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Mild Traumatic Brain Injury and Posttraumatic Stress Disorder Responding to Vortioxetine Treatment: A Case Report

Khouzam HR*

Geisel Dartmouth School of Medicine, Hanover, New Hampshire, Staff Psychiatrist, Behavioural Health Bureau, Monterey County Department of Health, CA, USA

*Corresponding Author:
Hani Raoul Khouzam
Geisel Dartmouth School of Medicine, Hanover, New Hampshire, Staff Psychiatrist
Behavioural Health Bureau, Monterey County Department of Health
1441 Constitution Blvd, Building 400, CA 93906, USA
E-mail: [email protected], [email protected]

Received date: October 20, 2016; Accepted date: November 08, 2016; Published date: November 20, 2016

Citation: Khouzam HR (2016) Mild Traumatic Brain Injury and Posttraumatic Stress Disorder Responding to Vortioxetine Treatment: A Case Report. Trauma and Acute Care 1:24.

Copyright: © 2016 Khouzam HR. This is an open-access article distributed under the terms of the Creative Commons Attribution License, which permits unrestricted use, distribution, and reproduction in any medium, provided the original author and source are credited.

 
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Abstract

Although sport-related concussion or mild traumatic brain injury are common, they are infrequently associated with posttraumatic stress disorder (PTSD). This report describes the case of a 17-year-old male high school football player who sustained a sport-related concussion complicated by the development of PTSD. The association between PTSD and mild traumatic brain injury is briefly reviewed. The diagnosis and resolution of his PTSD symptoms in response to the treatment with the antidepressant vortioxetine and its mechanism of action are summarized.

Keywords

Concussion; Post-concussive symptoms; PTSD; Athletes; Vortioxetine

Introduction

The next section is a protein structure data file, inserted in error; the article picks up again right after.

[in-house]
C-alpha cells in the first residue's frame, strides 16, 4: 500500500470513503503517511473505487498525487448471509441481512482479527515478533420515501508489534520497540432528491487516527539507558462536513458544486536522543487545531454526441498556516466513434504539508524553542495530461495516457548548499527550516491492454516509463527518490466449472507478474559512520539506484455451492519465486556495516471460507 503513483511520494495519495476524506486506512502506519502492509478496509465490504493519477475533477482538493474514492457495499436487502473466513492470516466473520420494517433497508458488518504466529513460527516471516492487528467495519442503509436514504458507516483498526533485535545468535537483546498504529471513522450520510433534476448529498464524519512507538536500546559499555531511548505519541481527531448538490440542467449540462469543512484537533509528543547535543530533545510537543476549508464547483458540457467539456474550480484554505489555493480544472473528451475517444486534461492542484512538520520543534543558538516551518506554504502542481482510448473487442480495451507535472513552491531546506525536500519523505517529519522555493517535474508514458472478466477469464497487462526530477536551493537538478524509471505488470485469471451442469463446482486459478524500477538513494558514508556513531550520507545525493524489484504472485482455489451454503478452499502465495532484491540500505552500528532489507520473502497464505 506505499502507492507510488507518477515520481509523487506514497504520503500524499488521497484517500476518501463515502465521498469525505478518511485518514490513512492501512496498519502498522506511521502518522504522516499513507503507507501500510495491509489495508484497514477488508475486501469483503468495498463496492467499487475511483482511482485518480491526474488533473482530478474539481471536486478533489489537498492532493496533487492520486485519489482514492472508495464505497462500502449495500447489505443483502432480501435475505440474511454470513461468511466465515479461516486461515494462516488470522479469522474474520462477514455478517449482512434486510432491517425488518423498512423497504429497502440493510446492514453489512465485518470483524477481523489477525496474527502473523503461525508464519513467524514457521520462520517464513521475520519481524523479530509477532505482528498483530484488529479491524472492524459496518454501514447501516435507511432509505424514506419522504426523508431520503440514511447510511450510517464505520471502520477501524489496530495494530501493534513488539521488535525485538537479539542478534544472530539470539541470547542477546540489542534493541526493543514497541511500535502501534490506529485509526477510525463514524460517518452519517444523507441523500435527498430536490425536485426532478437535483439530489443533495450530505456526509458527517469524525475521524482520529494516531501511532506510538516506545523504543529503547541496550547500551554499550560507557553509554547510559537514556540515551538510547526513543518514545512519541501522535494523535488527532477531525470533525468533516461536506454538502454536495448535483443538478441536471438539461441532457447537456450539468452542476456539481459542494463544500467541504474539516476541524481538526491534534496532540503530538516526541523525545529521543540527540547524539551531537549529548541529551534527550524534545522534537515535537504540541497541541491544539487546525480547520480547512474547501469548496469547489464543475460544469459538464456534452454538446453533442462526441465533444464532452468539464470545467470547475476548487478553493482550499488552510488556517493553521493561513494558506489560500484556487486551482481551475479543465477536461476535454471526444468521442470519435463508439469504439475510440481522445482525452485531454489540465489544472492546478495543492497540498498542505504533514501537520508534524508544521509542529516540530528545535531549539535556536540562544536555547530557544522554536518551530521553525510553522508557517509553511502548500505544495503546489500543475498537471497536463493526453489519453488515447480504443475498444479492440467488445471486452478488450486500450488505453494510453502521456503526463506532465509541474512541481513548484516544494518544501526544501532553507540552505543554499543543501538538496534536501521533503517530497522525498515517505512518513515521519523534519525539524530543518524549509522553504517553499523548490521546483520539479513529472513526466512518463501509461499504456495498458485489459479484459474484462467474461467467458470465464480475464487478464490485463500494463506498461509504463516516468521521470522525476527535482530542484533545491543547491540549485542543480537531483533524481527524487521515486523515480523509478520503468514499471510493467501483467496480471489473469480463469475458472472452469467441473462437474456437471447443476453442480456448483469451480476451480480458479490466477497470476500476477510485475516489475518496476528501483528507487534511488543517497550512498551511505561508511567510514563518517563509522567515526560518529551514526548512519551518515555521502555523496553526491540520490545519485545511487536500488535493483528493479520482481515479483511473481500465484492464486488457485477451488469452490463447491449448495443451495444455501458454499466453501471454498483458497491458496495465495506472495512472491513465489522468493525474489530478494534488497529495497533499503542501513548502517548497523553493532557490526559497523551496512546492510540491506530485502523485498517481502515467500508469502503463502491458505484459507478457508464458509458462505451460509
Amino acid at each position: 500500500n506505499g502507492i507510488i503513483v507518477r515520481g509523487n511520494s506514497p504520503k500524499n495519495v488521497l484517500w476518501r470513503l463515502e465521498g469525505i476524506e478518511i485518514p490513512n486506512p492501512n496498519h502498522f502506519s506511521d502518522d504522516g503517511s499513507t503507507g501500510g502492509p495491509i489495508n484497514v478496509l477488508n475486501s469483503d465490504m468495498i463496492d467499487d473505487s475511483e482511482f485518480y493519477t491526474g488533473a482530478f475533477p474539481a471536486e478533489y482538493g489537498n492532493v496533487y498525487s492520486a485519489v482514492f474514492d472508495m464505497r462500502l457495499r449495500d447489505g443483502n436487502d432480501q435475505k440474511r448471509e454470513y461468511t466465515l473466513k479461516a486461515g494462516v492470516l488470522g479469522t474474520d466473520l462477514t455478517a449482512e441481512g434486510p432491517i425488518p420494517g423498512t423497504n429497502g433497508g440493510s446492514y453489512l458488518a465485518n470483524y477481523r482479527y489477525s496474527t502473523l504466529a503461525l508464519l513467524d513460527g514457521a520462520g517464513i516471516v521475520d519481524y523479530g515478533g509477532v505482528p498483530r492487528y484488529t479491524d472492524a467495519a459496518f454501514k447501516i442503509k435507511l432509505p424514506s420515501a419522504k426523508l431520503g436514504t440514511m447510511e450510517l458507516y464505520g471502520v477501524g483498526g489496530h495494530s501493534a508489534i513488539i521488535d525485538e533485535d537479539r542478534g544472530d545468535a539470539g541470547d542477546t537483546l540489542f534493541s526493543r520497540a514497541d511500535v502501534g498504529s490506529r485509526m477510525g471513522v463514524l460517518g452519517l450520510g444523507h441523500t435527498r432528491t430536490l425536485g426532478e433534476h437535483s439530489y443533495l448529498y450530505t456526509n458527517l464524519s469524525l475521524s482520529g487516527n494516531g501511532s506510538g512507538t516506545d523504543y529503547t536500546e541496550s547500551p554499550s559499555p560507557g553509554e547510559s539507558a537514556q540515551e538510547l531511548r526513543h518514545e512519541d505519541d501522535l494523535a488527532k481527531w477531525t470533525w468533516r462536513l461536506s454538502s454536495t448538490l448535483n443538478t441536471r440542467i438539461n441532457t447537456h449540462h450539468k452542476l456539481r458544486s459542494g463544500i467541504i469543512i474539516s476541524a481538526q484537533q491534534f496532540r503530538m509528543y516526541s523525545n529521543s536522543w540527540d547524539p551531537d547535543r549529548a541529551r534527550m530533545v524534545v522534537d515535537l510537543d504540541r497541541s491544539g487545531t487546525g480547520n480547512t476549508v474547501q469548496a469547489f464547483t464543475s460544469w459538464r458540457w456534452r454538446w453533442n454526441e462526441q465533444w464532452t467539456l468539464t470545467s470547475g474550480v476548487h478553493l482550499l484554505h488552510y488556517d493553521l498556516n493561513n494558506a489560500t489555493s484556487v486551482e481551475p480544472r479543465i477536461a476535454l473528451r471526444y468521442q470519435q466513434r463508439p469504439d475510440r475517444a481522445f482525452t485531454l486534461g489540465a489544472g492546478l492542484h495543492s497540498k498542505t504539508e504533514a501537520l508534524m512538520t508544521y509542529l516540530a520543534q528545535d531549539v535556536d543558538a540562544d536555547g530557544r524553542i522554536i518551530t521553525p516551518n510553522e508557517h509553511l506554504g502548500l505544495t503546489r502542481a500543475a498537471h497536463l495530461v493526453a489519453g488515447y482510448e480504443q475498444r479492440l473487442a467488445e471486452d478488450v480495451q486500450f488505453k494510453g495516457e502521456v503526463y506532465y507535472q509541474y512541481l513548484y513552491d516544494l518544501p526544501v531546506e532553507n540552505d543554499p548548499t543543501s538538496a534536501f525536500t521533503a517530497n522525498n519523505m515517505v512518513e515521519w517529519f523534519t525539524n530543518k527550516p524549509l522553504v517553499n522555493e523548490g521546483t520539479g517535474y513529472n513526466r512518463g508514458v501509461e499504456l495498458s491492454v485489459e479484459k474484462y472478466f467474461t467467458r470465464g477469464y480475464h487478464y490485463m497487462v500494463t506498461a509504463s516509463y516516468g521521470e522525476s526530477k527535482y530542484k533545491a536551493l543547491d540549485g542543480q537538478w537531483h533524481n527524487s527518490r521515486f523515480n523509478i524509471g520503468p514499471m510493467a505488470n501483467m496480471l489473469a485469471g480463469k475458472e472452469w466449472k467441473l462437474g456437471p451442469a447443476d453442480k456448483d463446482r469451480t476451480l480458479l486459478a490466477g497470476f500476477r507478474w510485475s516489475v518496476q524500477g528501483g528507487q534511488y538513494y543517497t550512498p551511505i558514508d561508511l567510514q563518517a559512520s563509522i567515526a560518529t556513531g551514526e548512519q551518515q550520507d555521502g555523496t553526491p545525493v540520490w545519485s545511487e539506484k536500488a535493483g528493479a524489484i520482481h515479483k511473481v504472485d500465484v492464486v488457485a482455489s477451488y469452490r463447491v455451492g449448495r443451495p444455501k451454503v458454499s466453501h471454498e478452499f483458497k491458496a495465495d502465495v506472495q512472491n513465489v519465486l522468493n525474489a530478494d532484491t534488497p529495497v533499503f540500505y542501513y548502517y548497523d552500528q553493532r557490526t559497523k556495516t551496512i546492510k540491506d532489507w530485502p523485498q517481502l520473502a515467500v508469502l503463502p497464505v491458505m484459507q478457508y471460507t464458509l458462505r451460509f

Mild traumatic brain injury (MTBI) or concussions are becoming common contact sports injuries and have emerged as major health care concerns in the United States and Worldwide [15]. The incidence of sports-related concussions is estimated to be 1.6 to 3.8 million annually [4-9]. The danger associated with premature return to play and emerging evidence of long-term consequences of MTBI has led to the institution of state and national legislations to regulate youth athletics [10]. These legislations also prompted youth athletics’ administrators to propose new guidelines that expanded the use of emergency assessment with emphasis on neuropsychological testing, and requiring high school football coaches to attend courses on concussion management [11]. Despite these significant changes in the identification and management of concussions, in many instances MTBI can be difficult to recognize due in part to an absence of a unified and universal definition [12]. Research of high school football players has shown that even without clinically observed symptoms of concussion, blows to the head can lead to demonstrated measurable neurocognitive, physiological and psychological impairments [13]. Among the various scholastic sports, football has the highest MTBI concussion rate [14]. Furthermore, there is a lack of welldocumented studies that delineate the differences between the cognitively and psychologically based symptoms resulting from MTBI versus the primary psychologically based symptoms that are a consequence of developing PTSD during and after the course of a concussion event [15]. There is also limited empiric prospective data to guide the different treatments for MTBI and its complications including PTSD [9,16]. Consequently the separation of the PTSD cognitively and psychologically based symptoms from the MTBI induced symptoms can be difficult and clinically challenging.